These are some examples of mottoes collected from Amish schools in Pennsylvania:
* I am only me, but I’m still someone.
* I cannot do everything, but I can do something.
* Just because I cannot do everything does not give me the right to do nothing.
* It is my duty to do what I can and I must never say I can’t until I try, then if at first I don’t succeed I must try again.
* Remember when you talk you only repeat what you already know; but if you listen you may learn something.
* Let us pray not for lighter burdens, but for stronger backs.
* The longer you put off doing a job, the harder it becomes.
* Do not rush over your work in school or at home.
* Naturally, you will always try to do your best, but do not feel sad or discouraged if you cannot make a perfect score.
* Even though our minds may work slower than some children’s, let us bear in mind that it is only a blessing that they work at all.
* Start each day with a fresh beginning; as if this whole world was made anew.
* School is a good place to get along with other people; this will help you when you grow up.
* We are known by our actual deeds and not by what we boast that we can do.
* Be contented, and do not worry or try to catch up with the world’s uneasiness and speed.
* Never, never be afraid to do what is right, even if all the others are doing what is wrong.
* Do not count the mistakes of your parents or teacher; rather, help them along in life’s strife, and your own will become sweeter.
* People who are always in a hurry, seemingly, get very little satisfaction out of life.
* A person who lives only for himself never knows the real joys of life.
* You can be pleasant without talking a lot. Think twice before you speak once.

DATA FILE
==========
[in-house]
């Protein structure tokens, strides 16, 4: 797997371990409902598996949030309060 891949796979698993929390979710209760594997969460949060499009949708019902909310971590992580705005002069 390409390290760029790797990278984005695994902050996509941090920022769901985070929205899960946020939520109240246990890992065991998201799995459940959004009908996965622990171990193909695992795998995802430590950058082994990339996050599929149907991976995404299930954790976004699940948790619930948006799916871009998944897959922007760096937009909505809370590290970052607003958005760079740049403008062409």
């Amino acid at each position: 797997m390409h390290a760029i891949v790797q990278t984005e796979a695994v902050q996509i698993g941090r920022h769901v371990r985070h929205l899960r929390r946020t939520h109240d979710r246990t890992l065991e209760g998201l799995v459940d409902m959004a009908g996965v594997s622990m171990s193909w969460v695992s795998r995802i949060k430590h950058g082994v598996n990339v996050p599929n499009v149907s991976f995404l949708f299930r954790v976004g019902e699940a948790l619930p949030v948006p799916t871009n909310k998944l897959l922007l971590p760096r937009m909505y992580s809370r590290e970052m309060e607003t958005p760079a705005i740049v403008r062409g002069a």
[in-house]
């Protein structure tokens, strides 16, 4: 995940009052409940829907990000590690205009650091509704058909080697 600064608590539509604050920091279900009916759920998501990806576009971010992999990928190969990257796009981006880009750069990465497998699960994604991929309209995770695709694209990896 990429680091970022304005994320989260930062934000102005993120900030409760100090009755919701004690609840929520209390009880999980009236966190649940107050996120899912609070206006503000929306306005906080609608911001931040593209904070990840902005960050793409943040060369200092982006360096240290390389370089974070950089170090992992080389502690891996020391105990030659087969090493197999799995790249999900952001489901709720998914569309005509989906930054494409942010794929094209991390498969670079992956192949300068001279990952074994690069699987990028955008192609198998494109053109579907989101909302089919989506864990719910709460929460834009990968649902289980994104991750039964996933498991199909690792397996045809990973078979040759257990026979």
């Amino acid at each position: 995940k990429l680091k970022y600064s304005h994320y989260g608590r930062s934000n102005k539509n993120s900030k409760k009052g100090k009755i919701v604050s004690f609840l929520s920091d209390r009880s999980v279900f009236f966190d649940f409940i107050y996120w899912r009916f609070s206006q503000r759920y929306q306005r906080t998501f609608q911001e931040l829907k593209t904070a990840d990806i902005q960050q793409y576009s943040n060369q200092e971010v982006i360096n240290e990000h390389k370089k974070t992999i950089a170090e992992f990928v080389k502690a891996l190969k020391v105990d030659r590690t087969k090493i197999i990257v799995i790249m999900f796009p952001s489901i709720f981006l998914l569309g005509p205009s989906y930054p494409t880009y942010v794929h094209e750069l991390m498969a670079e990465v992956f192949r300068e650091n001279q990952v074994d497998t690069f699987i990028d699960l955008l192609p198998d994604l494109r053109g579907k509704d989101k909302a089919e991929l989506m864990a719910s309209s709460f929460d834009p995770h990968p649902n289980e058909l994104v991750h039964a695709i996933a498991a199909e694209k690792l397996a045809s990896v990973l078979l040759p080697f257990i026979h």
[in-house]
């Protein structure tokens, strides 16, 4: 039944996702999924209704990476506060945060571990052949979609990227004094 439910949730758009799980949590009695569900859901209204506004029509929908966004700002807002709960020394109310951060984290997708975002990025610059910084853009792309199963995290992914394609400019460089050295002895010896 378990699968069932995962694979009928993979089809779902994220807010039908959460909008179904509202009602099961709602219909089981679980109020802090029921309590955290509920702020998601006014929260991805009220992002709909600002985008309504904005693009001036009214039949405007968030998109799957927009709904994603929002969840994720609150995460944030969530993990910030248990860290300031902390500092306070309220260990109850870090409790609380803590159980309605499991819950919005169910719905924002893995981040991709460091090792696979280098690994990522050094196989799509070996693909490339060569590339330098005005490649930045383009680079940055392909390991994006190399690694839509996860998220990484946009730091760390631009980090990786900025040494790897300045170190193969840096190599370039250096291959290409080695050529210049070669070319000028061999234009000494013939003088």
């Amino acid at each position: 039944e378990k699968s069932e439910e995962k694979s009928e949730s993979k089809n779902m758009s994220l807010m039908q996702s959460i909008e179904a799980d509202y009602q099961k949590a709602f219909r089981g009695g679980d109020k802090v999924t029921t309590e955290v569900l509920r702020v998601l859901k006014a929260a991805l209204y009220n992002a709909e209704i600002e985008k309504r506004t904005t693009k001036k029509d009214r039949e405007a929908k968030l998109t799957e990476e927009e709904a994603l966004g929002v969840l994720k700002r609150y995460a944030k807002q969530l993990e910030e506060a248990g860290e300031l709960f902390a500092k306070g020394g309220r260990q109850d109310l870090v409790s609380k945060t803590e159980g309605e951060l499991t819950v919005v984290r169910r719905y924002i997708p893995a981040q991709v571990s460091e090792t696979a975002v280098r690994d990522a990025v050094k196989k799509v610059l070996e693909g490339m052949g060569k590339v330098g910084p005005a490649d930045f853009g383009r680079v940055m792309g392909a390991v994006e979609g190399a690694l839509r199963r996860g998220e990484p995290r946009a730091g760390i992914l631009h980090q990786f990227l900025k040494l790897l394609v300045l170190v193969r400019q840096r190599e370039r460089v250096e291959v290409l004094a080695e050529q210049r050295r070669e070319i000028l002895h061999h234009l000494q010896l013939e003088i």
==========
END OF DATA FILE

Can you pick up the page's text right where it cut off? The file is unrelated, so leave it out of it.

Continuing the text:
* Singing [religious songs] is a pleasant pastime, good exercise for the lungs and a nice way of giving praise to God. 
“God”, in theosophy, is the universal law of justice, or one’s own spiritual immortal soul. The singing of religious songs is a Western variant of the Eastern mantras.
The philosophy of the Amish contains central elements of the art of living taught by classical philosophy. Its study is useful for theosophists of a sincere heart, as long as they are open to an intercultural approach and to the comparative observation of different traditions.
The fraternal use of silence as a means of communication, the absence of hurry, the art of teaching by example and the practical respect for the rhythms of nature are basic principles in the life of the Amish, which remain widely unspoken. They constitute sources of inspiration for Western society.
Every citizen of good will can see lessons in and learn from the different aspects of life. He knows he shares the essence of every tradition whose goal is the practical search of universal truth. In any time or place, the student of esoteric philosophy lives according to the principle of non-violence, as much as he can, and is a companion to all who – like the Amish – place the search for wisdom above personal comfort.
 From the book “Amish Roots, a Treasury of History, Wisdom, and Lore”, edited by John A. Hostetler, The Johns Hopkins University Press, Baltimore and London, 1989, 319 pp., see p. 20.
 “Amish Roots, a Treasury of History, Wisdom, and Lore”, edited by John A. Hostetler, see pp. 220-221.